Scenes of San Francisco and the Bay Area from behind the wheel:
My last two columns for the S.F. Examiner were interconnected, published in two parts.
The first installment, published last week, describes a ride with two ladies who, when I tell them I’ve only been driving for three years, start calling me a “newb” and offering ridiculous advice on how to become a good horrible cab driver.
“You shouldn’t be so nice, newb,” one of the women says.
“You’re never going to make it as a cab driver with that attitude,” says the other.
Their joint laughter is cut short when I turn left onto Hyde.
“This is us over here on the right.”
I hit the hazards and the overhead light.
“I only have a credit card,” the second woman tells me.
“That’s perfectly fine,” I say, inserting the Square reader into my phone.
“Come on newb!” snaps the first woman. “You’re supposed to say your card reader is broken.”
Yeah, they were drunk and having a laugh, but, in part two, published this week, I write about how the old “cabbie ways,” as glorified by these ladies in jest, are what led to rise of Uber and Lyft. And how, when I actually was a “newb” – that is, a hapless Lyft driver – most of my passengers told me they’d started using these new ride-hail options because of all their bad experiences with taxis in the past…
… most of my passengers had these nightmare experiences dealing with The City’s taxi service that mirrored the ladies’ acerbic suggestions: not accepting credit cards, refusing non-airport rides, talking on the phone incessantly and freaking out if you questioned their route.
It seemed like you weren’t a real San Franciscan unless you had a handful of horror stories about taking taxis. People talked about missing flights, losing jobs, getting stuck in the rain and practically left for dead.
My Lyft passengers were so thrilled to have a ride they didn’t care that I barely knew how to get around. (Or refused to attach that hideous pink mustache to the grill of my Jetta.)
Of course, while Lyft and Uber may have solved some of these problems by busting up the taxi industry’s monopoly and in the process forcing out the bad apples who were only able to thrive in a field without competition that capitalized on the public’s desperate need for transportation, a new breed of sleazy operators was unleashed: Uber/Lyft drivers.
But more on that disreputable lot next week…
[photo by Christian Lewis]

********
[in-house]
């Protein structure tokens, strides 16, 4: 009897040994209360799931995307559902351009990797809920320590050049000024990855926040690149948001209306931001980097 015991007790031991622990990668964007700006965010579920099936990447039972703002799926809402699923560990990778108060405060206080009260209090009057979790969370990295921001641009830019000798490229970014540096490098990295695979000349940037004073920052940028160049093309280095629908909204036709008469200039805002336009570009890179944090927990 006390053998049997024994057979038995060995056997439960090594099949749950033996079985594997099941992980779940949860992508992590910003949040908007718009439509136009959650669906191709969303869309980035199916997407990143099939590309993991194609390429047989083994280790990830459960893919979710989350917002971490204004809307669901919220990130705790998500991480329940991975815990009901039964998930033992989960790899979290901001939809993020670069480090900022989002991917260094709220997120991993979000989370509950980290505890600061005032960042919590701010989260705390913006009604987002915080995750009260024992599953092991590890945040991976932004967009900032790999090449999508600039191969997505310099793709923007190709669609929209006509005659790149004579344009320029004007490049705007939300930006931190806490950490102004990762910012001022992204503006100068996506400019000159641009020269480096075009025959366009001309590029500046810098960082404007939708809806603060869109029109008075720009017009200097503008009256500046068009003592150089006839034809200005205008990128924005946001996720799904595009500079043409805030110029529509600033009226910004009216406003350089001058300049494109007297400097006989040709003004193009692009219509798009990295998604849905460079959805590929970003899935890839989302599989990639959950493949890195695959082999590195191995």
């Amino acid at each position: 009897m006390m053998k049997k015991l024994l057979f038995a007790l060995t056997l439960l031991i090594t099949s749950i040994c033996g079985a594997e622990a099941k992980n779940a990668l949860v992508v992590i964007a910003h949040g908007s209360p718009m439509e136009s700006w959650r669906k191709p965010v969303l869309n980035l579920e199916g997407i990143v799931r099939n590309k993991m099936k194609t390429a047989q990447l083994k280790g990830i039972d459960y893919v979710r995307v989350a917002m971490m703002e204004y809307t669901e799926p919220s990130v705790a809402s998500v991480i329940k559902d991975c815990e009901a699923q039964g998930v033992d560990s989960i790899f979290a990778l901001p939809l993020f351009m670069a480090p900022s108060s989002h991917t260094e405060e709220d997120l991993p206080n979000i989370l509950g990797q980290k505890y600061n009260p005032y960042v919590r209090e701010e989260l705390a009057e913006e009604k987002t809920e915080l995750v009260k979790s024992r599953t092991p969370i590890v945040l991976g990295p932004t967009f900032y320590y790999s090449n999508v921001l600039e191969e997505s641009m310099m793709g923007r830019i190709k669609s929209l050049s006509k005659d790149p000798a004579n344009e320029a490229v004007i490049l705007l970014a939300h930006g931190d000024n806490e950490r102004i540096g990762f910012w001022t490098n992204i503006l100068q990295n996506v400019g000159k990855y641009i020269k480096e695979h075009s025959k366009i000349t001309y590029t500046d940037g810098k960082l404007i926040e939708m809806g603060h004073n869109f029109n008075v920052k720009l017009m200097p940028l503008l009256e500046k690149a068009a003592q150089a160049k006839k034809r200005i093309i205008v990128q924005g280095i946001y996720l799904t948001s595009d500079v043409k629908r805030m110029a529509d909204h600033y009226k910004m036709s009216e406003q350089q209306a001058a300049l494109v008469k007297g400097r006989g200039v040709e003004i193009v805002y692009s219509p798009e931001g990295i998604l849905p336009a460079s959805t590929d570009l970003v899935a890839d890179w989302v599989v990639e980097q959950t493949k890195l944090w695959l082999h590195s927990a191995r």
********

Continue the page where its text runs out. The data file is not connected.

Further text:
My column this week for the S.F. Examiner touches on some of the racial elements in taxi driving…
On the corner of Folsom and 6th, a guy is standing with his hand in the air. Even though it’s not a night to be turning down fares — if there ever are nights like that anymore — three empty taxis in a row blow right past him.
When he turns around to flag me, I see what the problem is: He’s young and black, with dreads protruding from his hoodie and a gold grill flickering in the haze of a streetlamp.
As he approaches my cab hesitantly, I gesture him forward, and he jumps into the backseat. Up close, he looks more like a lost kid than a gangster, despite the getup.
“I need to get to Richmond hella bad,” he tells me.
“District or city?”
“Oh, man …” I stammer. “It’s after 1 a.m. and uh … that’s a pretty long ride. You think I can get some cash up front?” Adding a quick, “No offense or anything.”
Which actually makes the request more offensive.
Read the rest here.
I try not to take it personally, but it’s been over a week since my last Flywheel order. Even though I log in to the app at the start of each shift religiously and stay “available” the whole time, except when I already have a passenger or if I’m unable to accept orders, the Android phone attached to the vent next hasn’t chirped in so long I almost forget it’s there.
So after dropping off my first fare of the day in Cow Hollow and tapping the Flywheel app to go online, I’m not only shocked to get an immediate ride request for Beach and Cervantes, but one with a $9 guaranteed tip! I quickly hit “accept” and head toward the part of the Marina that looks like it was designed by a drunken cartographer.
When I pull up, an older gentleman is outside waiting for me.
“Market and Jones,” he says curtly.
“No problem,” I say, hitting the meter. “By the way, thanks for the $9 tip.”
“That’s to make sure you fuckers show up!” he snaps.
I respond with an audible gulp.
Read the rest here.
[photo by Christian Lewis]
The City is dead.
It’s barely midnight, and half of the bars in the Mission are already shuttered. Most of the late-night taquerias as well. Even the line at El Farolito is barely out the door.
There isn’t much left to do but ride the green wave down Valencia Street and blast Galaxie 500 as an Uber tailgates me. Probably wants to race up to the red light, slam on his brakes and then speed off to the next intersection. ’Cause that’s what they do.
I could easily pull over and let him get on with his exercise in futility while I practice my own, but the lo-fi psychedelia pouring out of my speakers has me in a tranquil headspace. Ah, who am I kidding? I just really love annoying Uber drivers.
Not that I should harbor so much animosity toward these poor schmucks who don’t yet know they’re getting screwed. One day, they might figure out the system is rigged against them.
Slowly, the public is becoming aware that taxi drivers aren’t the only ones getting screwed anymore. As the wave of anti-Uber/Lyft backlash continues to surge, the people of San Francisco are realizing they’re also getting the proverbial big one up the you-know-what.
It seems the only people benefiting from the proliferation of scab cabs are the passengers who use these services. Of course, they’re usually skulked down in the backseat with their phones in front of their faces, willfully oblivious to the problems their transportation choices create, so who knows what they think …